Posted by: brambledoula | September 10, 2007

2nd Most Common Request

I get more hits per day than nearly every thing else on my prenatal depression article. I wanted to revisit this subject and post a site I came across that has SO much information on prenatal depression that I’ve only just began to tap it’s resources.

I think this topic is so very important and so rarely discussed that it needs to be brought to the forefront of my discussions far more than once.

I’d also like to note that personally, I think a lot of my depression comes just from being tired and feeling depressed that I just can’t keep up as well as I can unpregnant. I think it’s one of the reasons I knit so much is I feel like I’m accomplishing something. I felt so validated just by finishing my yarn today that it completely lifted me out of any funk I’ve been in.  Spinning is something thats active and takes focus but can be done without expending a whole ton of energy, the kids find it fascinating, and you get to make something else out of it when you’re done. Love it.

So, pregnant, feeling depressed? Find a hobby! If that doesn’t help, it’s time to seek help. Find a friend, find a doctor, find a midwife, find a religious figure, find a counselor, whatever you have to do.

Here is a checklist I sometimes hand out to my post partum clients on signs of post partum depression; I think this just as easily could fit signs of prenatal depression as well. Write it down, hand it to your partner or a good friend and ask them to help you look for signs. This is one place where the responsibility shouldn’t have to be all on you, you’ve got enough to deal with!

Risk Factors

I am more at risk for post partum depression and psychosis…

If I have suffered from depression before

If I have a family history of depression

If I have had other hormonal problems, such as PMS or PMDD

If I’m taking certain medications

If I had a difficult pregnancy or birth

If my pregnancy was unplanned

If my partner is away from home a great deal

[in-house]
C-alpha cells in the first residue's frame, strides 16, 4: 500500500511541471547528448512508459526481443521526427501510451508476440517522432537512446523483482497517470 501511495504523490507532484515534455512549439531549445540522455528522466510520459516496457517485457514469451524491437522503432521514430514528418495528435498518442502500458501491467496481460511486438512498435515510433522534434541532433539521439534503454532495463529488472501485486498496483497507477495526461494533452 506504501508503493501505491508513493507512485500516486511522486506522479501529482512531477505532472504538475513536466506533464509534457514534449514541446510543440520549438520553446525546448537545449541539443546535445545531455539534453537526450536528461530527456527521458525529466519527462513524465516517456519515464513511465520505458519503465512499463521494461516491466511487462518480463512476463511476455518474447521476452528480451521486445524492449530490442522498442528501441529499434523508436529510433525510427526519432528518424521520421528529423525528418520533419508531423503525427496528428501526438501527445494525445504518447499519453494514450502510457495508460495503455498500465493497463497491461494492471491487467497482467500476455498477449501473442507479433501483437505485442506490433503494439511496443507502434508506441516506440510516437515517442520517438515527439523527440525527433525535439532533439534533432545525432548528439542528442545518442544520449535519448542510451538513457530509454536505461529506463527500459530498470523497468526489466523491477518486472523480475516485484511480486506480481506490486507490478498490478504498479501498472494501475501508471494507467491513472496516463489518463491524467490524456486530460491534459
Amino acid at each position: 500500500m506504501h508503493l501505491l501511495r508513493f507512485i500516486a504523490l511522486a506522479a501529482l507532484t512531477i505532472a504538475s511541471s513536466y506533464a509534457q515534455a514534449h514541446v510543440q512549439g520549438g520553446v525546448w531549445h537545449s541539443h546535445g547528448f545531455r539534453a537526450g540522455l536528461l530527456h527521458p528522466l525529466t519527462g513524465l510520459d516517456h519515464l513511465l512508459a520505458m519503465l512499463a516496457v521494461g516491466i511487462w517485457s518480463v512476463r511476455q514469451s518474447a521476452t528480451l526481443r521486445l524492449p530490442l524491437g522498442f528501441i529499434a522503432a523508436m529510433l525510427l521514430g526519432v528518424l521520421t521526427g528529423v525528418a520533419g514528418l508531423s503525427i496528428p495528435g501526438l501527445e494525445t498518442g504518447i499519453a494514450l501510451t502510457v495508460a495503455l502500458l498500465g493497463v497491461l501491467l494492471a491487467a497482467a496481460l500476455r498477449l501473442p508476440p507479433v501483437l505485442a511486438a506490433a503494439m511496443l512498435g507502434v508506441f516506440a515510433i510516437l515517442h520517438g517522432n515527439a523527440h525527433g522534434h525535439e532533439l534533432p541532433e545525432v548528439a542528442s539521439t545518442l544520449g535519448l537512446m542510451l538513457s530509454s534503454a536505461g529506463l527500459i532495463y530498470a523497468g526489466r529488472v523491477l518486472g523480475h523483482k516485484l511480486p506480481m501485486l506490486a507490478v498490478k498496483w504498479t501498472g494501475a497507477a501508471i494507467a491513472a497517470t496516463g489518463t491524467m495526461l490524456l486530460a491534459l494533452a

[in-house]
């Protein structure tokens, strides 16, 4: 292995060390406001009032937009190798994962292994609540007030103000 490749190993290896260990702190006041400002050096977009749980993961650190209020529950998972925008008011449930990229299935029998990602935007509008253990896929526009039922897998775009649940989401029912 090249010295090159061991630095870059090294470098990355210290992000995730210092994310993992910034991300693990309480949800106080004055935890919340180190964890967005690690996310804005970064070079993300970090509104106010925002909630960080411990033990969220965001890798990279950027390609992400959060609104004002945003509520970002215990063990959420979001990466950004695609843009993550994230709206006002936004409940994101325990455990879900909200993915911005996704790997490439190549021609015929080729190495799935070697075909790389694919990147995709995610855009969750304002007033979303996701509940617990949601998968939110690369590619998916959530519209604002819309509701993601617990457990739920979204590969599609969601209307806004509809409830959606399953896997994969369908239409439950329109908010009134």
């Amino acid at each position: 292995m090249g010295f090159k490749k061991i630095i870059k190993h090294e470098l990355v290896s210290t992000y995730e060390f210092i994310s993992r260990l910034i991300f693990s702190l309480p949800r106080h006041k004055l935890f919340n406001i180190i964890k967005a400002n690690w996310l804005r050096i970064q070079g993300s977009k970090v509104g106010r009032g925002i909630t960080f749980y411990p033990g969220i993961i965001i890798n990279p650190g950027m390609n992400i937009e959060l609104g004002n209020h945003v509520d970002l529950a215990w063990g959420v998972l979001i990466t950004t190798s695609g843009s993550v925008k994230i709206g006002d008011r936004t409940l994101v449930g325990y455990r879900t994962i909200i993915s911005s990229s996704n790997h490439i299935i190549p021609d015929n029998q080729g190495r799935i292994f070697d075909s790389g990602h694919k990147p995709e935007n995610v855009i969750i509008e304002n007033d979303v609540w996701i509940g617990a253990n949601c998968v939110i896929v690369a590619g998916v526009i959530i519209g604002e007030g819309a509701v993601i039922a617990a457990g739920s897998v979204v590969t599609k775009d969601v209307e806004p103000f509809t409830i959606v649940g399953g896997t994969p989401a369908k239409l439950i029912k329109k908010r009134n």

If I’m experiencing marital tension and/or feeling unsupported by my partner

If I am going through a separation or a divorce

If someone close to me is ill or recently died

If I’ve just moved to a new home

If either of my parents died during my childhood or adolescence

If I recently changed jobs, quit, or was fired

If I’m used to spending the majority of my time outside the home

If I have been under a lot of stress

Post partum depression is very real, and also very treatable. Many women suffer unnecessarily because they are embarrassed or uncertain that they have PPD. Keep a copy of this list for yourself, and give one to your husband, mother, father, sister, or your best friend. Help them know how to help you.

Baby Blues

Experienced by 25-50% of women

Severity level: Low

I may not be able to sleep well

I may cry a lot, even about little things

I might experience mood swings

I may seem irritable

I may express that I feel very vulnerable or inadequate

I may not feel like myself anymore

I may start showing signs of baby blues 3-5 days after our baby is born

I should not feel like this for more than a couple weeks and if I do, it may be the sign ofa bigger problem for which I need help

Post partum depression

Experienced by 10-15% of women

Severity Level: Medium to High- seek treatment promptly

I may seem to be tired all the time

I may not be able to sleep well

I may cry a lot, even about little things

I may have trouble remembering things

I may have a hard time concentrating or seem confused

I may express feelings of guilt or inadequacy

I may be very irritable or hostile

I may seem very anxious

I may say that I can’t cope

I may not show much interest in the baby

I may be hyper concerned for the baby

I may worry about harming myself or the baby

I may have headaches or chest pains

I may not care about how I look

I may not want to leave the house

I may not feel like myself anymore

I may stop finding enjoyment in the hobbies or activities I previously loved

I may not want to socialize and may withdraw from friends and loved ones

I may not be interested in sex/intimacy

I may be likely to start showing signs of depression anytime within six to twelve weeks after our baby is born but these signs may also show up anytime in the first year

I may feel like this for more than a year if the depression is not treated

Post partum psychosis

Experienced by .1-.2% of women

Severity Level: High- seek immediate treatment! Possibly life threatening to mother or child/ren

I may seem to be tired all the time

I may not want to eat

I may seem confused

I may have severe mood swings

I may feel hopeless or ashamed

I may talk about suicide, or hurting the baby

I may seem hyperactive or manic

I may talk very quickly or incoherently

I may act very suspicious of others

I may be having delusions and hallucinations or might hear voices (such as that of the baby)

Don’t accept being told to “just snap out of it”. It’s not that easy, and if simple things like getting more sleep, a new hobby, or other distractions aren’t helping, seek more help!


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